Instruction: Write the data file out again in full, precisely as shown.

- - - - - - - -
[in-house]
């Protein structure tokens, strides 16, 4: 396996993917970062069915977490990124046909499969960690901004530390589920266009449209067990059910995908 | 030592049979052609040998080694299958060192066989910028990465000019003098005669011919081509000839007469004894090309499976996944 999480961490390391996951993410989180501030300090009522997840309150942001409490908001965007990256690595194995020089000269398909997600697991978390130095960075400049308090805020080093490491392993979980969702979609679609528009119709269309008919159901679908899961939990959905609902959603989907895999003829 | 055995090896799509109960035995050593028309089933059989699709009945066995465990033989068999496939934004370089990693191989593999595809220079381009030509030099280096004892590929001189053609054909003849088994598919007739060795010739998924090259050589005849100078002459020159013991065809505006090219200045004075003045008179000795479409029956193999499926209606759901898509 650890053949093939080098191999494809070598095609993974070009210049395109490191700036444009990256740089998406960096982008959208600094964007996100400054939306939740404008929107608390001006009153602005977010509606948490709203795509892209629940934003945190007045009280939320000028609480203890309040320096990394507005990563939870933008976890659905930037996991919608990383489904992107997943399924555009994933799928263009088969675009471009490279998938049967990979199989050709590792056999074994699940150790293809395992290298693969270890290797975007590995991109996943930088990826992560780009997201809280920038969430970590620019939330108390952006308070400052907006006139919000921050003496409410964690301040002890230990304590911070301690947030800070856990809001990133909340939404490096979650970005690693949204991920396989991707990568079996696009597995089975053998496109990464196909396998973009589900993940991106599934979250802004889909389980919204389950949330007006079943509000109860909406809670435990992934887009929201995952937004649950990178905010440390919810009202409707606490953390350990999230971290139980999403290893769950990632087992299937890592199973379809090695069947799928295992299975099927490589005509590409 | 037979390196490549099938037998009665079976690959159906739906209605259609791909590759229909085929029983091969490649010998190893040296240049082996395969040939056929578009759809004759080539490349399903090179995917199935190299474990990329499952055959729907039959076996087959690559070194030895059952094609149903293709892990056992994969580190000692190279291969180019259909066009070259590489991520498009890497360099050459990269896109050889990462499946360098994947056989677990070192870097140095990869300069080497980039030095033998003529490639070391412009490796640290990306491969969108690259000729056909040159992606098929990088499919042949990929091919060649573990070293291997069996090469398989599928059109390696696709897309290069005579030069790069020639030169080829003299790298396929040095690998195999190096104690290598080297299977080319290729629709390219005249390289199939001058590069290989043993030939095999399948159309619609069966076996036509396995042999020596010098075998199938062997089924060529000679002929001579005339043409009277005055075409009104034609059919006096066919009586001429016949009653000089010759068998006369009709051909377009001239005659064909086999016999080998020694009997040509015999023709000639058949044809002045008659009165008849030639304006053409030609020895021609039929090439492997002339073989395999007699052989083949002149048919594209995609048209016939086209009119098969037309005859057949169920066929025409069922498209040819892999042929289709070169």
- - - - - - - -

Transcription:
[in-house]
């Protein structure tokens, strides 16, 4: 396996993917970062069915977490990124046909499969960690901004530390589920266009449209067990059910995908 | 030592049979052609040998080694299958060192066989910028990465000019003098005669011919081509000839007469004894090309499976996944 999480961490390391996951993410989180501030300090009522997840309150942001409490908001965007990256690595194995020089000269398909997600697991978390130095960075400049308090805020080093490491392993979980969702979609679609528009119709269309008919159901679908899961939990959905609902959603989907895999003829 | 055995090896799509109960035995050593028309089933059989699709009945066995465990033989068999496939934004370089990693191989593999595809220079381009030509030099280096004892590929001189053609054909003849088994598919007739060795010739998924090259050589005849100078002459020159013991065809505006090219200045004075003045008179000795479409029956193999499926209606759901898509 650890053949093939080098191999494809070598095609993974070009210049395109490191700036444009990256740089998406960096982008959208600094964007996100400054939306939740404008929107608390001006009153602005977010509606948490709203795509892209629940934003945190007045009280939320000028609480203890309040320096990394507005990563939870933008976890659905930037996991919608990383489904992107997943399924555009994933799928263009088969675009471009490279998938049967990979199989050709590792056999074994699940150790293809395992290298693969270890290797975007590995991109996943930088990826992560780009997201809280920038969430970590620019939330108390952006308070400052907006006139919000921050003496409410964690301040002890230990304590911070301690947030800070856990809001990133909340939404490096979650970005690693949204991920396989991707990568079996696009597995089975053998496109990464196909396998973009589900993940991106599934979250802004889909389980919204389950949330007006079943509000109860909406809670435990992934887009929201995952937004649950990178905010440390919810009202409707606490953390350990999230971290139980999403290893769950990632087992299937890592199973379809090695069947799928295992299975099927490589005509590409 | 037979390196490549099938037998009665079976690959159906739906209605259609791909590759229909085929029983091969490649010998190893040296240049082996395969040939056929578009759809004759080539490349399903090179995917199935190299474990990329499952055959729907039959076996087959690559070194030895059952094609149903293709892990056992994969580190000692190279291969180019259909066009070259590489991520498009890497360099050459990269896109050889990462499946360098994947056989677990070192870097140095990869300069080497980039030095033998003529490639070391412009490796640290990306491969969108690259000729056909040159992606098929990088499919042949990929091919060649573990070293291997069996090469398989599928059109390696696709897309290069005579030069790069020639030169080829003299790298396929040095690998195999190096104690290598080297299977080319290729629709390219005249390289199939001058590069290989043993030939095999399948159309619609069966076996036509396995042999020596010098075998199938062997089924060529000679002929001579005339043409009277005055075409009104034609059919006096066919009586001429016949009653000089010759068998006369009709051909377009001239005659064909086999016999080998020694009997040509015999023709000639058949044809002045008659009165008849030639304006053409030609020895021609039929090439492997002339073989395999007699052989083949002149048919594209995609048209016939086209009119098969037309005859057949169920066929025409069922498209040819892999042929289709070169």